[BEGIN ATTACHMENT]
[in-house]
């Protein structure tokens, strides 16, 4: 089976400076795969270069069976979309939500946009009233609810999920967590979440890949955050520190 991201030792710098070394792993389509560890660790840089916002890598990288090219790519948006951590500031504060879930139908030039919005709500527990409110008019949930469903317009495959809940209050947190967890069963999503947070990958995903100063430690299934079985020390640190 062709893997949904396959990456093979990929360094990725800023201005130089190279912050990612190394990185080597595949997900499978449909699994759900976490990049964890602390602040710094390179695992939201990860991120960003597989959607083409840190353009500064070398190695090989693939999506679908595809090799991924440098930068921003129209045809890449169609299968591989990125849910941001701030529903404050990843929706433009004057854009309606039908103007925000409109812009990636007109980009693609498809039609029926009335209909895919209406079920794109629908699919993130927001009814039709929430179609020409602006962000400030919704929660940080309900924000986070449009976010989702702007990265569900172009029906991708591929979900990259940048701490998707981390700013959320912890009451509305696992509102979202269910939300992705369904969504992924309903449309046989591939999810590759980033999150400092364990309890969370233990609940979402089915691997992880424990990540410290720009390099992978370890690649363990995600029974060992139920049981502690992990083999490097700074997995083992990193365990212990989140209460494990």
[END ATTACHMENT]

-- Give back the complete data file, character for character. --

[in-house]
């Protein structure tokens, strides 16, 4: 089976400076795969270069069976979309939500946009009233609810999920967590979440890949955050520190 991201030792710098070394792993389509560890660790840089916002890598990288090219790519948006951590500031504060879930139908030039919005709500527990409110008019949930469903317009495959809940209050947190967890069963999503947070990958995903100063430690299934079985020390640190 062709893997949904396959990456093979990929360094990725800023201005130089190279912050990612190394990185080597595949997900499978449909699994759900976490990049964890602390602040710094390179695992939201990860991120960003597989959607083409840190353009500064070398190695090989693939999506679908595809090799991924440098930068921003129209045809890449169609299968591989990125849910941001701030529903404050990843929706433009004057854009309606039908103007925000409109812009990636007109980009693609498809039609029926009335209909895919209406079920794109629908699919993130927001009814039709929430179609020409602006962000400030919704929660940080309900924000986070449009976010989702702007990265569900172009029906991708591929979900990259940048701490998707981390700013959320912890009451509305696992509102979202269910939300992705369904969504992924309903449309046989591939999810590759980033999150400092364990309890969370233990609940979402089915691997992880424990990540410290720009390099992978370890690649363990995600029974060992139920049981502690992990083999490097700074997995083992990193365990212990989140209460494990």